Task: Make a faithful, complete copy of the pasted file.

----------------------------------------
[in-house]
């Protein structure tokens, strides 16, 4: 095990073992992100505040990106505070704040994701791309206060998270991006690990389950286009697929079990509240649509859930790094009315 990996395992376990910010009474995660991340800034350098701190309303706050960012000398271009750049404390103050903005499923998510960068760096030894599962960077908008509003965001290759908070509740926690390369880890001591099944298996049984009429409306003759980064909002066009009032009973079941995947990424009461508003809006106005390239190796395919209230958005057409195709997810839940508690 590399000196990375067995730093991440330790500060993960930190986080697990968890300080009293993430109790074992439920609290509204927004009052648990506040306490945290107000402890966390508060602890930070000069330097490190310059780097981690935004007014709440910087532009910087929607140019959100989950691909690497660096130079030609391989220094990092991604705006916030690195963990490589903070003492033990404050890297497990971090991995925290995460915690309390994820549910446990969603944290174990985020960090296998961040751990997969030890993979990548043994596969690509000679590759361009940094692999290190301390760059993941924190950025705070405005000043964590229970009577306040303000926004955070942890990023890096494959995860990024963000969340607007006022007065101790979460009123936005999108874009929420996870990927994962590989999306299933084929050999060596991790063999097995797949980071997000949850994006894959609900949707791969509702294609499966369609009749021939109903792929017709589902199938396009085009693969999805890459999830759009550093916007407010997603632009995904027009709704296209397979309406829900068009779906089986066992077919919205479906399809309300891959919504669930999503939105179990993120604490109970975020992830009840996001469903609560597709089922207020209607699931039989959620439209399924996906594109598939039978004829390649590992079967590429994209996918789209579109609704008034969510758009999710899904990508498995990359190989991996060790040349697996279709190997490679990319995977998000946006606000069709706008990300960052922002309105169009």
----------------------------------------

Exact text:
[in-house]
């Protein structure tokens, strides 16, 4: 095990073992992100505040990106505070704040994701791309206060998270991006690990389950286009697929079990509240649509859930790094009315 990996395992376990910010009474995660991340800034350098701190309303706050960012000398271009750049404390103050903005499923998510960068760096030894599962960077908008509003965001290759908070509740926690390369880890001591099944298996049984009429409306003759980064909002066009009032009973079941995947990424009461508003809006106005390239190796395919209230958005057409195709997810839940508690 590399000196990375067995730093991440330790500060993960930190986080697990968890300080009293993430109790074992439920609290509204927004009052648990506040306490945290107000402890966390508060602890930070000069330097490190310059780097981690935004007014709440910087532009910087929607140019959100989950691909690497660096130079030609391989220094990092991604705006916030690195963990490589903070003492033990404050890297497990971090991995925290995460915690309390994820549910446990969603944290174990985020960090296998961040751990997969030890993979990548043994596969690509000679590759361009940094692999290190301390760059993941924190950025705070405005000043964590229970009577306040303000926004955070942890990023890096494959995860990024963000969340607007006022007065101790979460009123936005999108874009929420996870990927994962590989999306299933084929050999060596991790063999097995797949980071997000949850994006894959609900949707791969509702294609499966369609009749021939109903792929017709589902199938396009085009693969999805890459999830759009550093916007407010997603632009995904027009709704296209397979309406829900068009779906089986066992077919919205479906399809309300891959919504669930999503939105179990993120604490109970975020992830009840996001469903609560597709089922207020209607699931039989959620439209399924996906594109598939039978004829390649590992079967590429994209996918789209579109609704008034969510758009999710899904990508498995990359190989991996060790040349697996279709190997490679990319995977998000946006606000069709706008990300960052922002309105169009």